CHICAGO (CBS) — The military’s “Don’t Ask, Don’t Tell” policy on homosexuals serving in the armed forces comes to an end on Tuesday and gay men and women will be allowed to serve openly.

The repeal comes four years after Marquell Smith says he was kicked out of the U.S. Marines for being gay.

As CBS 2’s Dana Kozlov reports, Smith is making a video that he hopes will help other young, gay service members who have struggled in the military like he did.

“By the time it was all said and done, I think I was extremely angry. I felt that the organization that I volunteered to, you know, give my life in defense of my country — had turned their back on me,” Smith said.

Smith was a proud Marine sergeant, who served from 2000 to 2006, when he was discharged. Since then, Smith has fought to bring equality to the armed forces. For him, the repeal of “Don’t Ask, Don’t Tell” is almost a personal victory.

“To be able to say … I did this, I was a part of this and I’m so happy that we were able to accomplish this,” Smith said.

Smith is by no means alone. His close friend and Air Force veteran Omar Columbus said he painfully hid his sexual orientation for almost two decades.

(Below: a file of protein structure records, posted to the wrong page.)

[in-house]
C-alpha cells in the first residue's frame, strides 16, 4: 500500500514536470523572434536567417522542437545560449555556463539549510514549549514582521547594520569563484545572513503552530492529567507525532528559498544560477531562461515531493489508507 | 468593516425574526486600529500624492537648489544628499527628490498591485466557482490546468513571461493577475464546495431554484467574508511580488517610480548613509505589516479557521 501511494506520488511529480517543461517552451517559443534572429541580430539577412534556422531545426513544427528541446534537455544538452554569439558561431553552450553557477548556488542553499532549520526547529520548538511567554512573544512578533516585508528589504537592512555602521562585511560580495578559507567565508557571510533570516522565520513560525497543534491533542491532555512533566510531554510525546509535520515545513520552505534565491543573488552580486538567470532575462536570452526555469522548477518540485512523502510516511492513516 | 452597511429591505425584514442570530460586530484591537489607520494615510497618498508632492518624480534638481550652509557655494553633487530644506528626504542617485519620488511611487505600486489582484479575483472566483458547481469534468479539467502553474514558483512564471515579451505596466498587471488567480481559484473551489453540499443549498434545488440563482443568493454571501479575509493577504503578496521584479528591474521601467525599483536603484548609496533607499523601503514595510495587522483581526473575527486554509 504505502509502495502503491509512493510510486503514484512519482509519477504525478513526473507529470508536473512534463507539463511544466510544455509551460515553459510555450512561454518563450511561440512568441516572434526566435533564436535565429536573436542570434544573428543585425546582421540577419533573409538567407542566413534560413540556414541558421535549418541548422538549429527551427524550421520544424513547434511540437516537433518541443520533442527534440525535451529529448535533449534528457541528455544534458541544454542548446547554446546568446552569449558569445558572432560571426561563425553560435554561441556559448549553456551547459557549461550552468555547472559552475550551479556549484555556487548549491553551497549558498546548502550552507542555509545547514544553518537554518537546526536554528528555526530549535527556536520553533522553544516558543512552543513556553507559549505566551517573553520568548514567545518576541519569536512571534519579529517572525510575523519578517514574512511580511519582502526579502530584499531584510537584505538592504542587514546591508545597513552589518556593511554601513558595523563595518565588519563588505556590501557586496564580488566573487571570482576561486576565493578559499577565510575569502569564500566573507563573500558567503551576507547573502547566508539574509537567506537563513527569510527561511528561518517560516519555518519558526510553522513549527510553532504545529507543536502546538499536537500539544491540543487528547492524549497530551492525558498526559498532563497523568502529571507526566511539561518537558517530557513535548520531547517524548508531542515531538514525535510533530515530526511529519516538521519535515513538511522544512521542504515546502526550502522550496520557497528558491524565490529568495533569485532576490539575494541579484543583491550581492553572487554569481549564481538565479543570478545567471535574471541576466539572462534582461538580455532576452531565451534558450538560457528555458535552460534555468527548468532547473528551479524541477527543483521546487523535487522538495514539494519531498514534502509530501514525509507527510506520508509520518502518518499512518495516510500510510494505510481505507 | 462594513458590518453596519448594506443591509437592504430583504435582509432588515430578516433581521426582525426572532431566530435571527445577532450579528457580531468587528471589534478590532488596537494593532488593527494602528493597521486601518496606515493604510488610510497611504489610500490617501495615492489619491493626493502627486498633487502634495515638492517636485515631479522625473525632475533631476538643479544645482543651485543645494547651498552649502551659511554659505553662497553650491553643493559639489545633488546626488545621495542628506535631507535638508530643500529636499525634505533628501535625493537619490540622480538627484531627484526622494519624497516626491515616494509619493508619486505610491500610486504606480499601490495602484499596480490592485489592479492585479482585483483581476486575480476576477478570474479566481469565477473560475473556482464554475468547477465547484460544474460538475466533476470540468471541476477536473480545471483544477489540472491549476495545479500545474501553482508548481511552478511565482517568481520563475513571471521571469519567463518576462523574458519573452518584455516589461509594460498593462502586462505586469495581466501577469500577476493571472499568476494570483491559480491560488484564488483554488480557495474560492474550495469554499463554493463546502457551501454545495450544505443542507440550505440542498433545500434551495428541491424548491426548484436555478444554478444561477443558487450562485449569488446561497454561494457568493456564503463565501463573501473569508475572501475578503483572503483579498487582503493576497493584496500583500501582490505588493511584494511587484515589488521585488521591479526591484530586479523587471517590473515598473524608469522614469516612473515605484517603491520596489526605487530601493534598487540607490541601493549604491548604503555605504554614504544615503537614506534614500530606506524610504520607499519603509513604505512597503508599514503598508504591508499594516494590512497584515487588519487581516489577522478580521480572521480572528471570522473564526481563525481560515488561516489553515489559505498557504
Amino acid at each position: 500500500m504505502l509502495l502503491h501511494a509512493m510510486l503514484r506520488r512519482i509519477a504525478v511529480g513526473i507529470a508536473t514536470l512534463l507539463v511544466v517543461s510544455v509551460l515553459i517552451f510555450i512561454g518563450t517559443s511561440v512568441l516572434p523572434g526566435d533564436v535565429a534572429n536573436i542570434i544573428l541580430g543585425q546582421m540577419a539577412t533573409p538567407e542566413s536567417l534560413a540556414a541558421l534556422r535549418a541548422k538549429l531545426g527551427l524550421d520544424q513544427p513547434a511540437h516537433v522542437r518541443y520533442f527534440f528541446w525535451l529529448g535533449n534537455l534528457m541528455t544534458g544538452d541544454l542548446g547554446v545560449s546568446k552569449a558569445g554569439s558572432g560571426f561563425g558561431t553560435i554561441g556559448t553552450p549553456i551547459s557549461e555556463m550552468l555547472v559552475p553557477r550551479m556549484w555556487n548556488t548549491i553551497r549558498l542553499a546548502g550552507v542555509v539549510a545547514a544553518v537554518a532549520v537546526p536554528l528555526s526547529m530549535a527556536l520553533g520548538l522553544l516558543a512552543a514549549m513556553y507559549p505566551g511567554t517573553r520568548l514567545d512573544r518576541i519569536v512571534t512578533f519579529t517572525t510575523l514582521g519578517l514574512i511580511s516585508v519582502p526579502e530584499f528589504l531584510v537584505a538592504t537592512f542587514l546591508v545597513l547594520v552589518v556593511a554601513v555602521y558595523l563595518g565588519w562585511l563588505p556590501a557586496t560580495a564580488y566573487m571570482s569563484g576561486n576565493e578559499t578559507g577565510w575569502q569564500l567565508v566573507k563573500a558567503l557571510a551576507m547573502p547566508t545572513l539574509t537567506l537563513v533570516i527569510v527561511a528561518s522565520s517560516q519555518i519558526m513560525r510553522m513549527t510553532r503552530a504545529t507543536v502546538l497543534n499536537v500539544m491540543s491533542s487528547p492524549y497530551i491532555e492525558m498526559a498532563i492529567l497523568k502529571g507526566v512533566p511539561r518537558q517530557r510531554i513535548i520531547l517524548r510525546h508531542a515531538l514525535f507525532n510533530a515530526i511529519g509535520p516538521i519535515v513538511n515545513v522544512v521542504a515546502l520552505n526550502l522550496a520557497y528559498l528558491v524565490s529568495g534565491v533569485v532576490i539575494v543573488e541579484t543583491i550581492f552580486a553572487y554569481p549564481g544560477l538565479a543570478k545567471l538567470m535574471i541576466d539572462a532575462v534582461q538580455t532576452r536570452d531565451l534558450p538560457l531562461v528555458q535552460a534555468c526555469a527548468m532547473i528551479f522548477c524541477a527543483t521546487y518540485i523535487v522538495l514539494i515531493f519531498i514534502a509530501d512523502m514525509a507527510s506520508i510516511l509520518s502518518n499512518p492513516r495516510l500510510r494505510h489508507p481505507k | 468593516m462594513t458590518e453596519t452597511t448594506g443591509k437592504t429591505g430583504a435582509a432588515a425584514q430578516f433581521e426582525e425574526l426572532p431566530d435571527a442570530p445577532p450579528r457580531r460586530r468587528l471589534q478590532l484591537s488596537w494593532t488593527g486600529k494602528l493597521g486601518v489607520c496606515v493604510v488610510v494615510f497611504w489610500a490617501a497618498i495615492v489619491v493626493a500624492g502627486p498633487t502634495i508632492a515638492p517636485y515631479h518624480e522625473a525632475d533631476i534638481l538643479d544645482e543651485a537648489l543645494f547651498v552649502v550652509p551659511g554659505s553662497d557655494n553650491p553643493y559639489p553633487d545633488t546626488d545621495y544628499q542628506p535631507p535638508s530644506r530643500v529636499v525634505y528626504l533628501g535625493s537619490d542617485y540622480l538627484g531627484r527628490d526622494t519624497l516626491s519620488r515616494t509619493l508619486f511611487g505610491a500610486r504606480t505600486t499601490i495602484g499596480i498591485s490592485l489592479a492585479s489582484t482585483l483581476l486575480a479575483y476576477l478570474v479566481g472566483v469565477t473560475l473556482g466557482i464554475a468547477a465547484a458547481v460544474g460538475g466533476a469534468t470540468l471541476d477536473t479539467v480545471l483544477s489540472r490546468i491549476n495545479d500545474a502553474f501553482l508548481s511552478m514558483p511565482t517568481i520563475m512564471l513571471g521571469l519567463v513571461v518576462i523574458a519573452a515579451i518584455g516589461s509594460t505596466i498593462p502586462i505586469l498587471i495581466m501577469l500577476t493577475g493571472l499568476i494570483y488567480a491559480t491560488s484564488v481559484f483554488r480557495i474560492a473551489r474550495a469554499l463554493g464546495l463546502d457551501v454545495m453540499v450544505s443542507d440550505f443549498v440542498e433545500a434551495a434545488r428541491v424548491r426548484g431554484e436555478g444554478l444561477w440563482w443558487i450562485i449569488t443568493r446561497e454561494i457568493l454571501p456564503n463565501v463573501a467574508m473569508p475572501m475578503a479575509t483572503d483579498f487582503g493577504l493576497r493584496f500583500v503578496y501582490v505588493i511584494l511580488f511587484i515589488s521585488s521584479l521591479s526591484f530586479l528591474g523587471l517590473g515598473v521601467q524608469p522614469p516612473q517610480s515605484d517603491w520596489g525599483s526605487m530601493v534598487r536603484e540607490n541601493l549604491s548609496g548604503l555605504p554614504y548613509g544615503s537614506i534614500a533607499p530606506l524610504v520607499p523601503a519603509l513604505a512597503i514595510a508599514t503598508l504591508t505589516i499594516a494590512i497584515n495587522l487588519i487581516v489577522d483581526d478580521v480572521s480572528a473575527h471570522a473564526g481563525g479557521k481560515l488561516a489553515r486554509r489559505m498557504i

“It’s an amazing thing now to say no matter where we go now, you can be yourself,” Columbus said.

Equality Illinois Policy Director Randy Hannig said fighting against discrimination is a top priority.

But not every veteran is on board with the repeal or even gays serving in the military.

“I don’t think it’s a good idea,” said Navy veteran Kelin Suddoth. She said she believes there’s a safety concern.

World War II veteran Anthony Jodycki said, “I would think there would be nothing but disruption among the troops.”

Smith said he realizes there are skeptics, but he hopes that changes.

Asked if he wants to go back into the Marines, Smith said, “you know, it’s a bittersweet kind of thing, I’m kind of unsure.”

Smith received an honorable discharge in December and has gotten his benefits back. He’s also fighting to be reinstated, although even if that’s granted, he believes he might be a more effective activist as a civilian.

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